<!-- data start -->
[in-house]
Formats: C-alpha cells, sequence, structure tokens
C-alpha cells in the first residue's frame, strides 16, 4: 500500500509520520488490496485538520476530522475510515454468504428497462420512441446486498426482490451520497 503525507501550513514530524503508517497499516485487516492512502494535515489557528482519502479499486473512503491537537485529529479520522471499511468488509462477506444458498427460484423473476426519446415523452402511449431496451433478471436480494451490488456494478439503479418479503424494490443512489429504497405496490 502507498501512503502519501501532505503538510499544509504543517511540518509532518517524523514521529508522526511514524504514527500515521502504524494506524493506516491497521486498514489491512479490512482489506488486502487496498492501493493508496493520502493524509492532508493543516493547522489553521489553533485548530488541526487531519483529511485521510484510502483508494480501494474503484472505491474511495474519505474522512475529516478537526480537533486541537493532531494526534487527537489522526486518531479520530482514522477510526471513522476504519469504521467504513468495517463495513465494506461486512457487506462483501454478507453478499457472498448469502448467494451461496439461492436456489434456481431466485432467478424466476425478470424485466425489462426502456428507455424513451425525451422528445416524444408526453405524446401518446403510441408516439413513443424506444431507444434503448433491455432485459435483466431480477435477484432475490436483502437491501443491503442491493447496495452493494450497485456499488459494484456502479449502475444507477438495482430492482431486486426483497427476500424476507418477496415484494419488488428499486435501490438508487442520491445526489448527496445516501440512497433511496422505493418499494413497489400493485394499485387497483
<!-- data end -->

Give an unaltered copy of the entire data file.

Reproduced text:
[in-house]
Formats: C-alpha cells, sequence, structure tokens
C-alpha cells in the first residue's frame, strides 16, 4: 500500500509520520488490496485538520476530522475510515454468504428497462420512441446486498426482490451520497 503525507501550513514530524503508517497499516485487516492512502494535515489557528482519502479499486473512503491537537485529529479520522471499511468488509462477506444458498427460484423473476426519446415523452402511449431496451433478471436480494451490488456494478439503479418479503424494490443512489429504497405496490 502507498501512503502519501501532505503538510499544509504543517511540518509532518517524523514521529508522526511514524504514527500515521502504524494506524493506516491497521486498514489491512479490512482489506488486502487496498492501493493508496493520502493524509492532508493543516493547522489553521489553533485548530488541526487531519483529511485521510484510502483508494480501494474503484472505491474511495474519505474522512475529516478537526480537533486541537493532531494526534487527537489522526486518531479520530482514522477510526471513522476504519469504521467504513468495517463495513465494506461486512457487506462483501454478507453478499457472498448469502448467494451461496439461492436456489434456481431466485432467478424466476425478470424485466425489462426502456428507455424513451425525451422528445416524444408526453405524446401518446403510441408516439413513443424506444431507444434503448433491455432485459435483466431480477435477484432475490436483502437491501443491503442491493447496495452493494450497485456499488459494484456502479449502475444507477438495482430492482431486486426483497427476500424476507418477496415484494419488488428499486435501490438508487442520491445526489448527496445516501440512497433511496422505493418499494413497489400493485394499485387497483